The following piece about anarchist writer Colin Ward appeared recently in the Architect's Journal.
It’s probably fair to say that current government policy regarding planning is a hopeless, contradictory mess. Recent policy statements have veered between so-called ‘muscular localism’ and centralised overriding of local planning decisions. Commitments to building affordable housing are likely to be torn up, and there is to be a temporary relaxation of the need for planning approval of domestic extensions.
I’ve been noting these announcements whilst reading Talking Houses, a collection of the late Colin Ward’s lectures on planning and the environment. This has been particularly interesting because there are aspects of planning deregulation that he might have approved of. Ward was a lifelong anarchist and a sceptic when it came to any form of centralised power.
His career as a writer spanned the second half of the 20th century, taking in the Local Authority building programme of the 1950’s and ‘60’s and the right-to-buy revolution of the 1980’s. Ward was equally critical of both approaches. Although he was on the political left, he disagreed with what he saw as Labour’s embracement of “bureaucratic managerialism”, regarding at as an infringement of personal liberty. At the same time, he saw through the Tories’ libertarian cant.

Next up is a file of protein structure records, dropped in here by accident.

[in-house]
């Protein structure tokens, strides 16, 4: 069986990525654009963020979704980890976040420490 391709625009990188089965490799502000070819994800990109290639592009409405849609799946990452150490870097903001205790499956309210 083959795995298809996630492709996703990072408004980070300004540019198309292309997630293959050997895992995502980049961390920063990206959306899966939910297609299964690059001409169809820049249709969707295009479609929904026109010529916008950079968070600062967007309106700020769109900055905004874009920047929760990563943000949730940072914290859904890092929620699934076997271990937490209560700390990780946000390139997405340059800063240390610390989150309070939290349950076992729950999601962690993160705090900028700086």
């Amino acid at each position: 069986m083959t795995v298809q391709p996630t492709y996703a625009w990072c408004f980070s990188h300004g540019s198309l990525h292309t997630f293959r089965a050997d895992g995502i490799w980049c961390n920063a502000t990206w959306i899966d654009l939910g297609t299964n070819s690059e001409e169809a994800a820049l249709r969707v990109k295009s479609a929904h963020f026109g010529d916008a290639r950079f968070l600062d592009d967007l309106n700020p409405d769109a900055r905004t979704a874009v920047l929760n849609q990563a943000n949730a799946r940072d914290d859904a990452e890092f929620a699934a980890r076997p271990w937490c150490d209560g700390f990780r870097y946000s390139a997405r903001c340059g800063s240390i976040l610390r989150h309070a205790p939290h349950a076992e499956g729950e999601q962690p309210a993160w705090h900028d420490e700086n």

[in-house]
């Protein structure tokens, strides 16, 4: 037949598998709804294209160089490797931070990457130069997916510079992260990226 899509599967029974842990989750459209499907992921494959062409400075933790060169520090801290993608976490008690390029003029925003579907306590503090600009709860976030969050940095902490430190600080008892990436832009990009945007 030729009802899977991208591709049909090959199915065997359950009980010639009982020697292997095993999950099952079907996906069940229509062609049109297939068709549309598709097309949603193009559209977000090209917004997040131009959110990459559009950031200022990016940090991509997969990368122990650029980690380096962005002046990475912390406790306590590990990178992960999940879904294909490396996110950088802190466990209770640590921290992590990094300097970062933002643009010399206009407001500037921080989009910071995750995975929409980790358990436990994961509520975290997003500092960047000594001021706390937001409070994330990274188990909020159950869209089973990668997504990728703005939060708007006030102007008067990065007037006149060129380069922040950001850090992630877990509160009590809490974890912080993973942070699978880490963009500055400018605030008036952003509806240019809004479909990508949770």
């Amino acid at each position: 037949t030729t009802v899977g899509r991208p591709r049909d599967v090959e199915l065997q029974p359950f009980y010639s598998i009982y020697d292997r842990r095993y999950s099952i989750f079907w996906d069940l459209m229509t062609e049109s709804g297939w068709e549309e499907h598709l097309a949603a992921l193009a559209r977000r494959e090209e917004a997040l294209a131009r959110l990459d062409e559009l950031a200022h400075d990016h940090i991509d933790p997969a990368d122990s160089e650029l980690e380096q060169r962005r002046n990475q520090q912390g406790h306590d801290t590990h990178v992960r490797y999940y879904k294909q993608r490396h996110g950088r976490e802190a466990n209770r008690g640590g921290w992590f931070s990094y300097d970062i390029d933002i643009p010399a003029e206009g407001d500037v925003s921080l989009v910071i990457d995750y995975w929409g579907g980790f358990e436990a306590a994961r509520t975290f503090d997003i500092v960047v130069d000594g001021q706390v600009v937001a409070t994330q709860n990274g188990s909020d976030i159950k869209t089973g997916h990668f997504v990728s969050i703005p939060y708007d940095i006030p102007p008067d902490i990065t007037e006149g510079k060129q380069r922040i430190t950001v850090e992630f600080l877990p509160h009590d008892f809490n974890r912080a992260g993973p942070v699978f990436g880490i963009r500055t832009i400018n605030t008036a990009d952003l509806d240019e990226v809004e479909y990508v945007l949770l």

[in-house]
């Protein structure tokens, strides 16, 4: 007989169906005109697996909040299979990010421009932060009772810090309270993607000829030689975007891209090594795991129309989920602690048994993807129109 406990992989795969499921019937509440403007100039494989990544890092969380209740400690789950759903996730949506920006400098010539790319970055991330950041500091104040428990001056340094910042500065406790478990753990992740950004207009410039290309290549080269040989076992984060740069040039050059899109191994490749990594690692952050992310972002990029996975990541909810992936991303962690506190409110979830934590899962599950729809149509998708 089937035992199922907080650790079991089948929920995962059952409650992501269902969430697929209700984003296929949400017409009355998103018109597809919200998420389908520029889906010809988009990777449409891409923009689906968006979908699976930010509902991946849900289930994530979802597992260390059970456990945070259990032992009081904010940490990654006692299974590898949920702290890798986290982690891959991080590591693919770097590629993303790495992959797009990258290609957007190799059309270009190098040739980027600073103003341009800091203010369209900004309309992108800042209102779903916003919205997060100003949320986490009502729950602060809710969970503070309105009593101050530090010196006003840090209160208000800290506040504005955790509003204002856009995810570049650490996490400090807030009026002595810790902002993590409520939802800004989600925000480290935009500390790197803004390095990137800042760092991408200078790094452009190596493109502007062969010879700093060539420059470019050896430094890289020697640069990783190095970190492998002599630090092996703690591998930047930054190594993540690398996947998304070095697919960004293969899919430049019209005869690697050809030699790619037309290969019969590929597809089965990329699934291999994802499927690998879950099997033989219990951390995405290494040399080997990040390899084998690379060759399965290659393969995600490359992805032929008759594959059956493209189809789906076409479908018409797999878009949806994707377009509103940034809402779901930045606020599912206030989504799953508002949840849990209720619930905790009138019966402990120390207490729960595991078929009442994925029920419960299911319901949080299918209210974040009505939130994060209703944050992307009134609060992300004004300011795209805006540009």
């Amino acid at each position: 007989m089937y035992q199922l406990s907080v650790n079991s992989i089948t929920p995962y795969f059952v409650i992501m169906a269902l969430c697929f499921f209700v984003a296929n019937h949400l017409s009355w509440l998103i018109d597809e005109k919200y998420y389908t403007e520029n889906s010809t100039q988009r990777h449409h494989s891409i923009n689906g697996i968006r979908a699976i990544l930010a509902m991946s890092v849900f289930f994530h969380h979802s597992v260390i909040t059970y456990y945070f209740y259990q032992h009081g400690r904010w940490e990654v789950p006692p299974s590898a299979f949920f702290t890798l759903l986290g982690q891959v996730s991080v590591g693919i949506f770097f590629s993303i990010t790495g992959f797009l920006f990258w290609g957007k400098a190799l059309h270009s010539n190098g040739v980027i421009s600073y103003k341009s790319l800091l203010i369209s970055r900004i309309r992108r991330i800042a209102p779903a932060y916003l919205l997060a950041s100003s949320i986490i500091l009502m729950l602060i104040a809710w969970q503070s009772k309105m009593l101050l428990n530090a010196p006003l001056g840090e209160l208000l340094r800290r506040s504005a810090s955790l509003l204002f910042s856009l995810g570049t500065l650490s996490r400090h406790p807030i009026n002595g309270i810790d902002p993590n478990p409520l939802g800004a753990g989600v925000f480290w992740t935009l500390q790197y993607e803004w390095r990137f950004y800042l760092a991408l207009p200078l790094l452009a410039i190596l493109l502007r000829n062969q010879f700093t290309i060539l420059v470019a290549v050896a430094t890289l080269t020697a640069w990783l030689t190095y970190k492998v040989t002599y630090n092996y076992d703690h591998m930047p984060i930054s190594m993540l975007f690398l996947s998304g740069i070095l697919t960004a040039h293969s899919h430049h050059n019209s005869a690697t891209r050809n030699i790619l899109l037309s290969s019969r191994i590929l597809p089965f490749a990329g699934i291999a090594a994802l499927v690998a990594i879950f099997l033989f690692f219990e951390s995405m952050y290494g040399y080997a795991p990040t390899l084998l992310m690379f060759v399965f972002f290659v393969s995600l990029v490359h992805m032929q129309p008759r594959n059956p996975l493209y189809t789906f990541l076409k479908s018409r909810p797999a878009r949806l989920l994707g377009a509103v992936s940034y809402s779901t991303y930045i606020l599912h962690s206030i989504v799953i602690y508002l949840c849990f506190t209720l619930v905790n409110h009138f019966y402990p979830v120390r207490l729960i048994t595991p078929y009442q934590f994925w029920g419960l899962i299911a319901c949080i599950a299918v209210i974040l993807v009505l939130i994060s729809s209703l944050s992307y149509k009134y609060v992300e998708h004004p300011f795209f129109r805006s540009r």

Ward argued instead in favour of ‘dweller control’, and the right for people to construct their own houses. He criticised the legislation that seeks to limit such activities, suggesting that only a self-built environment would allow people to live in peaceful co-existence with the land and one another.
The closest model we have to what Ward meant are the ‘Plotland’ developments of southeast England; higgledy-piggledy landscapes of folk-architecture intermingled with gardens, allotments and small-holdings.
Ward was not without his faults – his rigid scepticism about the role of the state is questionable – but his thinking seems particularly pertinent when the government is intent on tearing up the planning rulebook for all the wrong reasons. Whilst disagreeing with their motives for doing so, it’s worth reading someone with genuinely radical ideas about how to deliver houses for all.